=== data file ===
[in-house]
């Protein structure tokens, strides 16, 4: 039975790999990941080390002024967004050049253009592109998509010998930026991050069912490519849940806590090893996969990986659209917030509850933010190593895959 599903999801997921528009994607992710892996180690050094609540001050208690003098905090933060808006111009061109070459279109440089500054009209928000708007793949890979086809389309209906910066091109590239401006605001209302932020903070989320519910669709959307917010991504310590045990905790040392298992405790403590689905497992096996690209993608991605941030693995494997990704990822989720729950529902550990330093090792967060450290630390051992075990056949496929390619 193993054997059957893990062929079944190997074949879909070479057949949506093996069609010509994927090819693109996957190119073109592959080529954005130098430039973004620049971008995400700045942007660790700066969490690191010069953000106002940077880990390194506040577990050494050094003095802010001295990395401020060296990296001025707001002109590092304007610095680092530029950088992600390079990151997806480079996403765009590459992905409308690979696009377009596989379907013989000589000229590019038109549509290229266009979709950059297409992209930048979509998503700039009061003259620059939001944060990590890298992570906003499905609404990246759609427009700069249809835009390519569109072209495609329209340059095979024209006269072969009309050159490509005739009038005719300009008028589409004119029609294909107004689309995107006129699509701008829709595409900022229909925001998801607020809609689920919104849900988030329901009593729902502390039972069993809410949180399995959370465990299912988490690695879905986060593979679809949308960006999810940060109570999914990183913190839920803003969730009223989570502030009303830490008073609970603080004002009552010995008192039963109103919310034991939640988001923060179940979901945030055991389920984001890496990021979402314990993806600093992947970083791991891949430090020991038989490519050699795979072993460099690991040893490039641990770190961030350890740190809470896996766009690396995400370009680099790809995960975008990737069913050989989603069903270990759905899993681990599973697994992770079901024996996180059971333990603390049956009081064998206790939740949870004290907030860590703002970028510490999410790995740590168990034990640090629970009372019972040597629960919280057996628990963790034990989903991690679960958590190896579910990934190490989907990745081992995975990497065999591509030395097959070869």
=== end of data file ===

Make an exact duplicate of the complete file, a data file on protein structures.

[in-house]
């Protein structure tokens, strides 16, 4: 039975790999990941080390002024967004050049253009592109998509010998930026991050069912490519849940806590090893996969990986659209917030509850933010190593895959 599903999801997921528009994607992710892996180690050094609540001050208690003098905090933060808006111009061109070459279109440089500054009209928000708007793949890979086809389309209906910066091109590239401006605001209302932020903070989320519910669709959307917010991504310590045990905790040392298992405790403590689905497992096996690209993608991605941030693995494997990704990822989720729950529902550990330093090792967060450290630390051992075990056949496929390619 193993054997059957893990062929079944190997074949879909070479057949949506093996069609010509994927090819693109996957190119073109592959080529954005130098430039973004620049971008995400700045942007660790700066969490690191010069953000106002940077880990390194506040577990050494050094003095802010001295990395401020060296990296001025707001002109590092304007610095680092530029950088992600390079990151997806480079996403765009590459992905409308690979696009377009596989379907013989000589000229590019038109549509290229266009979709950059297409992209930048979509998503700039009061003259620059939001944060990590890298992570906003499905609404990246759609427009700069249809835009390519569109072209495609329209340059095979024209006269072969009309050159490509005739009038005719300009008028589409004119029609294909107004689309995107006129699509701008829709595409900022229909925001998801607020809609689920919104849900988030329901009593729902502390039972069993809410949180399995959370465990299912988490690695879905986060593979679809949308960006999810940060109570999914990183913190839920803003969730009223989570502030009303830490008073609970603080004002009552010995008192039963109103919310034991939640988001923060179940979901945030055991389920984001890496990021979402314990993806600093992947970083791991891949430090020991038989490519050699795979072993460099690991040893490039641990770190961030350890740190809470896996766009690396995400370009680099790809995960975008990737069913050989989603069903270990759905899993681990599973697994992770079901024996996180059971333990603390049956009081064998206790939740949870004290907030860590703002970028510490999410790995740590168990034990640090629970009372019972040597629960919280057996628990963790034990989903991690679960958590190896579910990934190490989907990745081992995975990497065999591509030395097959070869």